How does someone with Spanish heritage end up in the Netherlands?
My parents come from Córdoba in Spain. In the early 1960s, they decided to leave and headed to the Netherlands in search for work and a better life.
Next year, we’ll celebrate an important milestone: 50 years of the Medina Family in the Netherlands. We’ll host a small get-together with my mother, three siblings and the rest of the family. My father, unfortunately, passed away.
Why did you start at Amadeus?
Well, I worked for Iberia for almost 13 years. Then, one day, a head hunter approached me and offered me a job at Amadeus, right when I was looking for a new challenge.
Of course, I knew Amadeus as a reservation system. After I did some research myself, I was convinced that Amadeus was a good company… and that it is much more than just a reservation system (laughs).
How would you define a ‘good company’?
I took a few factors into consideration before deciding whether Amadeus was a good company or not. First of all, the turnover of its employees was rather low. I noticed that a lot of people worked for Amadeus for a long time. That said, the turnover is still low to this day.
Secondly, I knew that more and more clients were joining the Amadeus network. As customers became more accustomed to IT and technology. That number is still increasing, luckily.
On your LinkedIn-profile, one of your colleagues described you as “a glass half full”-person. What does that mean?
Mmm (thinks for a while). Rather than pondering whether the glass is half full or half empty, I’d say I am more intrigued by the question: Where is the water tap? What’s the real issue?
Customers ask a wide variety of questions – while often remaining on the surface. It’s my task to uncover the underlying issues.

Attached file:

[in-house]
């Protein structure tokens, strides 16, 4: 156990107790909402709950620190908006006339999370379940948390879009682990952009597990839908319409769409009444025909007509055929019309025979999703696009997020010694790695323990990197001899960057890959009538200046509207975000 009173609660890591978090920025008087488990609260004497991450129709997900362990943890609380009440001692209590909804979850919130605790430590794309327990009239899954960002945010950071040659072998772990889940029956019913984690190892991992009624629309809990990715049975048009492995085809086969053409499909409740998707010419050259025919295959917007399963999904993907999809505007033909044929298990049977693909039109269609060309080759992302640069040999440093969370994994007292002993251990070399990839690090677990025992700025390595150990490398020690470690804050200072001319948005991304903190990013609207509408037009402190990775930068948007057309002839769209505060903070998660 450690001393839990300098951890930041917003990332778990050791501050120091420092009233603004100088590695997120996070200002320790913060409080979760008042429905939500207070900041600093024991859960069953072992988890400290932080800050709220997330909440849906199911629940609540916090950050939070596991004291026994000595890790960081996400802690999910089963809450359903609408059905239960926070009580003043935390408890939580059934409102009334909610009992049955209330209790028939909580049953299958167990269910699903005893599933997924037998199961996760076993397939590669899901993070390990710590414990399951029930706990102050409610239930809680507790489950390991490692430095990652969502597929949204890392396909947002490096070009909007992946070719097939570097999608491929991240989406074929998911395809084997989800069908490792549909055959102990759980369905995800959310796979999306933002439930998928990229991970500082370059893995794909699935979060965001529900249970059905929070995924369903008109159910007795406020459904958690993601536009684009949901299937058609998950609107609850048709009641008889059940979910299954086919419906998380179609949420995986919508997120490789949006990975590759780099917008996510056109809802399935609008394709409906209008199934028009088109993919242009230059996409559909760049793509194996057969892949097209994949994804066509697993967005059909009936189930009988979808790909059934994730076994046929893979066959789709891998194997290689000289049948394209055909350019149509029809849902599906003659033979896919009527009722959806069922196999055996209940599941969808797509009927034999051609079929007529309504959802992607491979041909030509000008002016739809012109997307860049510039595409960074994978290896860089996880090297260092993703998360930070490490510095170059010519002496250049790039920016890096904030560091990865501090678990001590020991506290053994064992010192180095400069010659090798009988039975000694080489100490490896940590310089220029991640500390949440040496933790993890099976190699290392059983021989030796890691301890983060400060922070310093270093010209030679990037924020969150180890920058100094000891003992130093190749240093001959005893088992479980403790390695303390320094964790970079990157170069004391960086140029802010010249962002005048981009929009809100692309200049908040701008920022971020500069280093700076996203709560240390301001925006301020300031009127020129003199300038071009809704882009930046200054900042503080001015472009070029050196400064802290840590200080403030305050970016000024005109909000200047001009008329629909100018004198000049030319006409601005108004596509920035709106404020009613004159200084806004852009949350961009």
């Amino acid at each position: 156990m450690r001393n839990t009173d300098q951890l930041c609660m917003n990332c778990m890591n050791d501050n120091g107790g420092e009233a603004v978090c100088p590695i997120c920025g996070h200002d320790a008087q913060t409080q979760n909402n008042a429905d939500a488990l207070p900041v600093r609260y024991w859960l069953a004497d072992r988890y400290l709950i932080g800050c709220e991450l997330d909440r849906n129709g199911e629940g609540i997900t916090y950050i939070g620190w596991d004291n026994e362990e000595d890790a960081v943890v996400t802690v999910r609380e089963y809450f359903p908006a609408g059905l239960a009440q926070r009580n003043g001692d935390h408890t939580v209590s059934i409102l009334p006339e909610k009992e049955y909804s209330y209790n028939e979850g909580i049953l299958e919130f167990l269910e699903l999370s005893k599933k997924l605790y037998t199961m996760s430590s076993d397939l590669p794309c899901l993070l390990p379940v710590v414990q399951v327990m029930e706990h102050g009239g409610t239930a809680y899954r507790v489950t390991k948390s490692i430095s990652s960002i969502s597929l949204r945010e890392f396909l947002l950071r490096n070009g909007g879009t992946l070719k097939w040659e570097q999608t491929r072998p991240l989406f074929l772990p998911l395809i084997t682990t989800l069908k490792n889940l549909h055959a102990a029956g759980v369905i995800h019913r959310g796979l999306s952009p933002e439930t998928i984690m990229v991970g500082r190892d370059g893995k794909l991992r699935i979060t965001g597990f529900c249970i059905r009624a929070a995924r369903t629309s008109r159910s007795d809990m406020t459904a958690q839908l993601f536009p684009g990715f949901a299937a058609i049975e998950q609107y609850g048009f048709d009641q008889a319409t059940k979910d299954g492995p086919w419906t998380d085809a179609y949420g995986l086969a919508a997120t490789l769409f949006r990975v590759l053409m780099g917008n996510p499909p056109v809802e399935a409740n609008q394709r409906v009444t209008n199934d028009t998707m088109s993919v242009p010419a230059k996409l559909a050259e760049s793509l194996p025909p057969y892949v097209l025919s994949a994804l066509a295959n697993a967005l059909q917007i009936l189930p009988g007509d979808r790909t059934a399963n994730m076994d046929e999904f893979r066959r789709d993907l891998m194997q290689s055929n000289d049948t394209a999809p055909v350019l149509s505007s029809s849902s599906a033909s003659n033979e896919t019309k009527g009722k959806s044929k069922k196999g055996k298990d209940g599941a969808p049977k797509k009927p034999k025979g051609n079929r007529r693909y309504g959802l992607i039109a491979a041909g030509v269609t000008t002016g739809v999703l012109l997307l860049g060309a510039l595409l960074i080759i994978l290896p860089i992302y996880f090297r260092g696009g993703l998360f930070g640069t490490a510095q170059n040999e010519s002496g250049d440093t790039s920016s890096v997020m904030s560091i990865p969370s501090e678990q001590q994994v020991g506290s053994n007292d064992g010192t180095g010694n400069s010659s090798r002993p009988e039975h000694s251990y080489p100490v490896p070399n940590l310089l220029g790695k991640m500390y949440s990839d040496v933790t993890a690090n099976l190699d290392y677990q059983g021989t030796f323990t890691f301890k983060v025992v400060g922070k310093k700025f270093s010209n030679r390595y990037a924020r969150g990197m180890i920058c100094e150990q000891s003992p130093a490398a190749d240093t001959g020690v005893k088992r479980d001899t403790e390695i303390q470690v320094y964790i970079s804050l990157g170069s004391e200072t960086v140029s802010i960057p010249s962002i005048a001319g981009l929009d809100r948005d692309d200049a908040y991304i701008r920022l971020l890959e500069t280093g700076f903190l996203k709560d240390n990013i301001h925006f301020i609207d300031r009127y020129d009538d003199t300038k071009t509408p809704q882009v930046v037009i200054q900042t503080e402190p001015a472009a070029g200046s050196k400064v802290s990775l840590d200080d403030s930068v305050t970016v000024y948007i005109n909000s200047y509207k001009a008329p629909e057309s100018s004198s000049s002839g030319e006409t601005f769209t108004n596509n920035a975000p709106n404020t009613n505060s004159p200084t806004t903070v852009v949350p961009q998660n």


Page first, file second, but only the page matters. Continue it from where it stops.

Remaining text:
As a Global Account Manager, I assume you travel often?
One would think so. Especially since my largest client is active in more than 40 countries. However, its headquarter is located right here, in Amsterdam. So traveling is rather rare.
Do you like to travel in your spare time?
I should make more time to travel, to be honest. My dream destination is Italy. Over the years I have visited its largest cities: Rome, Venice, Naples,… Italy feels like coming home. The open culture and the food,… I could get used to that.
At the top of my bucket list? Japan. You see, I used to practice Aikido, an ancient Japanese sport. Also, I have this fascination with learning languages. I started taking Japanese lessons recently to improve my grammar.
Our previous guest, Dina Salvador, told us you were a chess expert?
That started a few years ago. My oldest daughter had some trouble with her math exercises so I did some research and discovered that chess improves both your focus and spatial planning skills.
Now, she beats me fair and square (laughs). Later on, I thought: Perhaps chess tables in the public space could lead to more social cohesion?
I started an online petition to convince our municipality that I was not alone. Surprisingly, my petition went viral. Susan Polgar (Olympic Chess Champion), Hikaru Nakamura (4x American Chess Champion), and Jordan Van Foreest (Dutch grandmaster) all backed my petition.
Wow, that’s impressive!
Thank you. Today, my social initiative hosts chess tables in Amsterdam, Utrecht, Apeldoorn, Amersfoort, Doetinchem, Gorinchem and Schiermonnikoog.
Now, I want to design Urban Chess Courts in public areas. You see, often, children do not start playing chess naturally. Whenever they notice a chess table while walking through the city center, they might ask questions. That’s the first step in taking up the chess pieces and become interested.
I wish you all the best, Jesús. Who would you like to see sit in this seat next time?
Jorge Perez, our Head of Business Development. I want to know which travel trends and challenges he’s seeing in the world of corporations.
Care to link up?Find Jesús Medina Molina on LinkedIn here.
Jesús Medina Molina
Global Account Manager